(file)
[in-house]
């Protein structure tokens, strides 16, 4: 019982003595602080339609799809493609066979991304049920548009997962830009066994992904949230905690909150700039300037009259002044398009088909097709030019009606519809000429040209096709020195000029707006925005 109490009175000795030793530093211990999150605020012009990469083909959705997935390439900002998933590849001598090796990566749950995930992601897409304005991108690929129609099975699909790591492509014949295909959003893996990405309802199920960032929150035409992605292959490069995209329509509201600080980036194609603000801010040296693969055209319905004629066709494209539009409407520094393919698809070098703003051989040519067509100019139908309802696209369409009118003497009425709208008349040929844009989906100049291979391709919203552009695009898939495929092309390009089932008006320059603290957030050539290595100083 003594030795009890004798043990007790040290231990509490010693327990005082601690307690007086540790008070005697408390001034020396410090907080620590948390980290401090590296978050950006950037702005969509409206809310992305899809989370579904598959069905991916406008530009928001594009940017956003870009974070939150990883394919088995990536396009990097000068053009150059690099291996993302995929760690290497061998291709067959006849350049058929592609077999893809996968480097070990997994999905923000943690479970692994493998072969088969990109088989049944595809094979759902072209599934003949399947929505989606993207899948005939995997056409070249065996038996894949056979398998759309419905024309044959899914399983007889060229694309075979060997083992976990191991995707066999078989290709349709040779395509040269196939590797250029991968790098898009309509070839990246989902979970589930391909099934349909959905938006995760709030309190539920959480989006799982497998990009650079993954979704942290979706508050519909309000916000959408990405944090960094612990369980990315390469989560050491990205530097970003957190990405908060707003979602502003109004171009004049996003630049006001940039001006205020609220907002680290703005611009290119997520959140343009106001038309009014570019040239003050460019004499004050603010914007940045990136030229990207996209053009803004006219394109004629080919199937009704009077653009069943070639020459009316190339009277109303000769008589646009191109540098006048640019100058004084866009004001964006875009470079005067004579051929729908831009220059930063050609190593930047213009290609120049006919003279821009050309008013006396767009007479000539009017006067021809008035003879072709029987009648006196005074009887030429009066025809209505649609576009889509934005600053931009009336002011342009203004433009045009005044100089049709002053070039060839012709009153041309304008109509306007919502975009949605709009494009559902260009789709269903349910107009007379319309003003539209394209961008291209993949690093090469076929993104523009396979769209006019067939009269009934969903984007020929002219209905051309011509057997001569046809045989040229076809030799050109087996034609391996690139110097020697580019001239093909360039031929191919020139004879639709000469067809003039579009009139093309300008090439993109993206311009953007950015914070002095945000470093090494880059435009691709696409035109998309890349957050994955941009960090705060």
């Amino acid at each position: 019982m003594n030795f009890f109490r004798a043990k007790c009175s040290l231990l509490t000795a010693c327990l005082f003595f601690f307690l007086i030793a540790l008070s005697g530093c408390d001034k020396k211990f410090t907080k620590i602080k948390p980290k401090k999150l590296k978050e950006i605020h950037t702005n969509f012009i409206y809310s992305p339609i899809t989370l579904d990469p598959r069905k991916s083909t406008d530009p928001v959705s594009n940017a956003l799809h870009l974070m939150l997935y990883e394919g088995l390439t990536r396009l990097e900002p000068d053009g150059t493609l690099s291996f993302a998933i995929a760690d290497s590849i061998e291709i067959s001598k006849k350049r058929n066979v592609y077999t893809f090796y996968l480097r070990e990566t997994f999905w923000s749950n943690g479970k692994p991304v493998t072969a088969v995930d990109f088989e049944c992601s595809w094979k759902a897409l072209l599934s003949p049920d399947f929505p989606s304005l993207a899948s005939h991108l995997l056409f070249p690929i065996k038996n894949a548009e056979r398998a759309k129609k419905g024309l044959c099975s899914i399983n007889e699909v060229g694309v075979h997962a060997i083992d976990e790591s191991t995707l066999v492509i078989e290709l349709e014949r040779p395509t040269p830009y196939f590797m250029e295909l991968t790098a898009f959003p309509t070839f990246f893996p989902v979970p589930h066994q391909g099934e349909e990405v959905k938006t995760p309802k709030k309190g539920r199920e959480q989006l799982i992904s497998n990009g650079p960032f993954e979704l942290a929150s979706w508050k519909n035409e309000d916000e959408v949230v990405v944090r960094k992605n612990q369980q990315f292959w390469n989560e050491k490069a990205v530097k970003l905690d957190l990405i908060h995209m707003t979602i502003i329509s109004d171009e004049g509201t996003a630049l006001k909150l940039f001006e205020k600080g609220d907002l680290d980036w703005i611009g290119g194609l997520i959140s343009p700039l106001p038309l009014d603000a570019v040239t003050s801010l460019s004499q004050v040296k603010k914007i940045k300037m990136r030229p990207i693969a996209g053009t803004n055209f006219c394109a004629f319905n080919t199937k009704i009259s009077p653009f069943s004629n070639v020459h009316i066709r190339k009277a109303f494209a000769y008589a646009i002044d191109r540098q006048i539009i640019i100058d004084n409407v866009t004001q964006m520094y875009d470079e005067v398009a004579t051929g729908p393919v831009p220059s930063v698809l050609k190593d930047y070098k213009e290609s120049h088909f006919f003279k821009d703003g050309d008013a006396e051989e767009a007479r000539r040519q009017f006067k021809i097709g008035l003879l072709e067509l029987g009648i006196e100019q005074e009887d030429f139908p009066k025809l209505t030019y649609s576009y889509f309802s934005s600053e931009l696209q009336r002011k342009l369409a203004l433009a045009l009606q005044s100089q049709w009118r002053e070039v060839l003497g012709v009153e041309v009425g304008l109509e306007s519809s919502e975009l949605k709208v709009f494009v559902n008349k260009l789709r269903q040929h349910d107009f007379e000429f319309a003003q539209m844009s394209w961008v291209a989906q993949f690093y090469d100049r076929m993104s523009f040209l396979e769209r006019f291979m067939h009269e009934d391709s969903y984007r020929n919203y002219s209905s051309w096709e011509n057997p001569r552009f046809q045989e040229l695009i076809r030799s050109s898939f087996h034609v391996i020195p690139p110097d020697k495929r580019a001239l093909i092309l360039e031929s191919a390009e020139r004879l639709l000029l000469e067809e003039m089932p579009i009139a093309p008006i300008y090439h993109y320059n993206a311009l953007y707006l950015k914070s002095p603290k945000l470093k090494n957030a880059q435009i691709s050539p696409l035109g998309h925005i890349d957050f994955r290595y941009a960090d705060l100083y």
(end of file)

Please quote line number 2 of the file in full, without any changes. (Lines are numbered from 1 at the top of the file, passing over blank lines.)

């Protein structure tokens, strides 16, 4: 019982003595602080339609799809493609066979991304049920548009997962830009066994992904949230905690909150700039300037009259002044398009088909097709030019009606519809000429040209096709020195000029707006925005 109490009175000795030793530093211990999150605020012009990469083909959705997935390439900002998933590849001598090796990566749950995930992601897409304005991108690929129609099975699909790591492509014949295909959003893996990405309802199920960032929150035409992605292959490069995209329509509201600080980036194609603000801010040296693969055209319905004629066709494209539009409407520094393919698809070098703003051989040519067509100019139908309802696209369409009118003497009425709208008349040929844009989906100049291979391709919203552009695009898939495929092309390009089932008006320059603290957030050539290595100083 003594030795009890004798043990007790040290231990509490010693327990005082601690307690007086540790008070005697408390001034020396410090907080620590948390980290401090590296978050950006950037702005969509409206809310992305899809989370579904598959069905991916406008530009928001594009940017956003870009974070939150990883394919088995990536396009990097000068053009150059690099291996993302995929760690290497061998291709067959006849350049058929592609077999893809996968480097070990997994999905923000943690479970692994493998072969088969990109088989049944595809094979759902072209599934003949399947929505989606993207899948005939995997056409070249065996038996894949056979398998759309419905024309044959899914399983007889060229694309075979060997083992976990191991995707066999078989290709349709040779395509040269196939590797250029991968790098898009309509070839990246989902979970589930391909099934349909959905938006995760709030309190539920959480989006799982497998990009650079993954979704942290979706508050519909309000916000959408990405944090960094612990369980990315390469989560050491990205530097970003957190990405908060707003979602502003109004171009004049996003630049006001940039001006205020609220907002680290703005611009290119997520959140343009106001038309009014570019040239003050460019004499004050603010914007940045990136030229990207996209053009803004006219394109004629080919199937009704009077653009069943070639020459009316190339009277109303000769008589646009191109540098006048640019100058004084866009004001964006875009470079005067004579051929729908831009220059930063050609190593930047213009290609120049006919003279821009050309008013006396767009007479000539009017006067021809008035003879072709029987009648006196005074009887030429009066025809209505649609576009889509934005600053931009009336002011342009203004433009045009005044100089049709002053070039060839012709009153041309304008109509306007919502975009949605709009494009559902260009789709269903349910107009007379319309003003539209394209961008291209993949690093090469076929993104523009396979769209006019067939009269009934969903984007020929002219209905051309011509057997001569046809045989040229076809030799050109087996034609391996690139110097020697580019001239093909360039031929191919020139004879639709000469067809003039579009009139093309300008090439993109993206311009953007950015914070002095945000470093090494880059435009691709696409035109998309890349957050994955941009960090705060």